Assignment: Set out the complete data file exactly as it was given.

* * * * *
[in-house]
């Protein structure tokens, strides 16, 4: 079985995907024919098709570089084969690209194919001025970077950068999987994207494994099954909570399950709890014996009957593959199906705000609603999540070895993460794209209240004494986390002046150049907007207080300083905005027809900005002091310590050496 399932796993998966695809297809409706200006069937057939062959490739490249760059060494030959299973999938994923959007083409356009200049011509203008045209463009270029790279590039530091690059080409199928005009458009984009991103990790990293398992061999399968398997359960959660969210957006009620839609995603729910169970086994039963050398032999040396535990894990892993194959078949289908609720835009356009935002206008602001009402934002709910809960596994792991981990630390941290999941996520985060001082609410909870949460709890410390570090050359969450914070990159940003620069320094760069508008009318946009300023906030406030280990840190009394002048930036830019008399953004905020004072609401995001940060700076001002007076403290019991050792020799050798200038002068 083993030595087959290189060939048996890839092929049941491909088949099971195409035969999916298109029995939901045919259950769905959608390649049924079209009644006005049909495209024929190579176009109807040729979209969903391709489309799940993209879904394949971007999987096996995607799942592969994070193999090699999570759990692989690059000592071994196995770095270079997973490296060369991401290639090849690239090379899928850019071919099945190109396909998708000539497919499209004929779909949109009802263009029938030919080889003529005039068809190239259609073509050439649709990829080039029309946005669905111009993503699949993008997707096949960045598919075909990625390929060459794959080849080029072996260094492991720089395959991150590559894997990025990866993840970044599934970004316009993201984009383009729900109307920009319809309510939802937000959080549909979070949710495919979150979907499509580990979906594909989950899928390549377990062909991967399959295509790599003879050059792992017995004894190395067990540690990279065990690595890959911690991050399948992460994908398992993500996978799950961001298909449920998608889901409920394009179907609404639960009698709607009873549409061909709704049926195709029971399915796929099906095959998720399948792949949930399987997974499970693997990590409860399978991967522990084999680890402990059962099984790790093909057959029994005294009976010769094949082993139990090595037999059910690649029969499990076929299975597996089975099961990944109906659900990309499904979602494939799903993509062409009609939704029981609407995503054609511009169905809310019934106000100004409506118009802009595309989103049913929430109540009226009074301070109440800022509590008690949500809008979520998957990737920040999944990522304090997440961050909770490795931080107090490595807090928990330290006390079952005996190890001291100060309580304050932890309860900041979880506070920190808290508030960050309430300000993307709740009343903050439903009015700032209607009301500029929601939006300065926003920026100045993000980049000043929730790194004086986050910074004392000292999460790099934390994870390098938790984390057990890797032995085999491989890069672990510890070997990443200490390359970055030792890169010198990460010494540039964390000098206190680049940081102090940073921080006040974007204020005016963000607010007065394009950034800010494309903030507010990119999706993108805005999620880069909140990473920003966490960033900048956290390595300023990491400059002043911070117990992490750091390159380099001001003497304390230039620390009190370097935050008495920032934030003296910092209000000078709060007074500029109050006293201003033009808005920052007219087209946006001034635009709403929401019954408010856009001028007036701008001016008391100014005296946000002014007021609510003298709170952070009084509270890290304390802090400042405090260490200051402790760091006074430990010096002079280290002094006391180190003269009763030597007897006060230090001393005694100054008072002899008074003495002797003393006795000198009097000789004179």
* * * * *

[in-house]
């Protein structure tokens, strides 16, 4: 079985995907024919098709570089084969690209194919001025970077950068999987994207494994099954909570399950709890014996009957593959199906705000609603999540070895993460794209209240004494986390002046150049907007207080300083905005027809900005002091310590050496 399932796993998966695809297809409706200006069937057939062959490739490249760059060494030959299973999938994923959007083409356009200049011509203008045209463009270029790279590039530091690059080409199928005009458009984009991103990790990293398992061999399968398997359960959660969210957006009620839609995603729910169970086994039963050398032999040396535990894990892993194959078949289908609720835009356009935002206008602001009402934002709910809960596994792991981990630390941290999941996520985060001082609410909870949460709890410390570090050359969450914070990159940003620069320094760069508008009318946009300023906030406030280990840190009394002048930036830019008399953004905020004072609401995001940060700076001002007076403290019991050792020799050798200038002068 083993030595087959290189060939048996890839092929049941491909088949099971195409035969999916298109029995939901045919259950769905959608390649049924079209009644006005049909495209024929190579176009109807040729979209969903391709489309799940993209879904394949971007999987096996995607799942592969994070193999090699999570759990692989690059000592071994196995770095270079997973490296060369991401290639090849690239090379899928850019071919099945190109396909998708000539497919499209004929779909949109009802263009029938030919080889003529005039068809190239259609073509050439649709990829080039029309946005669905111009993503699949993008997707096949960045598919075909990625390929060459794959080849080029072996260094492991720089395959991150590559894997990025990866993840970044599934970004316009993201984009383009729900109307920009319809309510939802937000959080549909979070949710495919979150979907499509580990979906594909989950899928390549377990062909991967399959295509790599003879050059792992017995004894190395067990540690990279065990690595890959911690991050399948992460994908398992993500996978799950961001298909449920998608889901409920394009179907609404639960009698709607009873549409061909709704049926195709029971399915796929099906095959998720399948792949949930399987997974499970693997990590409860399978991967522990084999680890402990059962099984790790093909057959029994005294009976010769094949082993139990090595037999059910690649029969499990076929299975597996089975099961990944109906659900990309499904979602494939799903993509062409009609939704029981609407995503054609511009169905809310019934106000100004409506118009802009595309989103049913929430109540009226009074301070109440800022509590008690949500809008979520998957990737920040999944990522304090997440961050909770490795931080107090490595807090928990330290006390079952005996190890001291100060309580304050932890309860900041979880506070920190808290508030960050309430300000993307709740009343903050439903009015700032209607009301500029929601939006300065926003920026100045993000980049000043929730790194004086986050910074004392000292999460790099934390994870390098938790984390057990890797032995085999491989890069672990510890070997990443200490390359970055030792890169010198990460010494540039964390000098206190680049940081102090940073921080006040974007204020005016963000607010007065394009950034800010494309903030507010990119999706993108805005999620880069909140990473920003966490960033900048956290390595300023990491400059002043911070117990992490750091390159380099001001003497304390230039620390009190370097935050008495920032934030003296910092209000000078709060007074500029109050006293201003033009808005920052007219087209946006001034635009709403929401019954408010856009001028007036701008001016008391100014005296946000002014007021609510003298709170952070009084509270890290304390802090400042405090260490200051402790760091006074430990010096002079280290002094006391180190003269009763030597007897006060230090001393005694100054008072002899008074003495002797003393006795000198009097000789004179």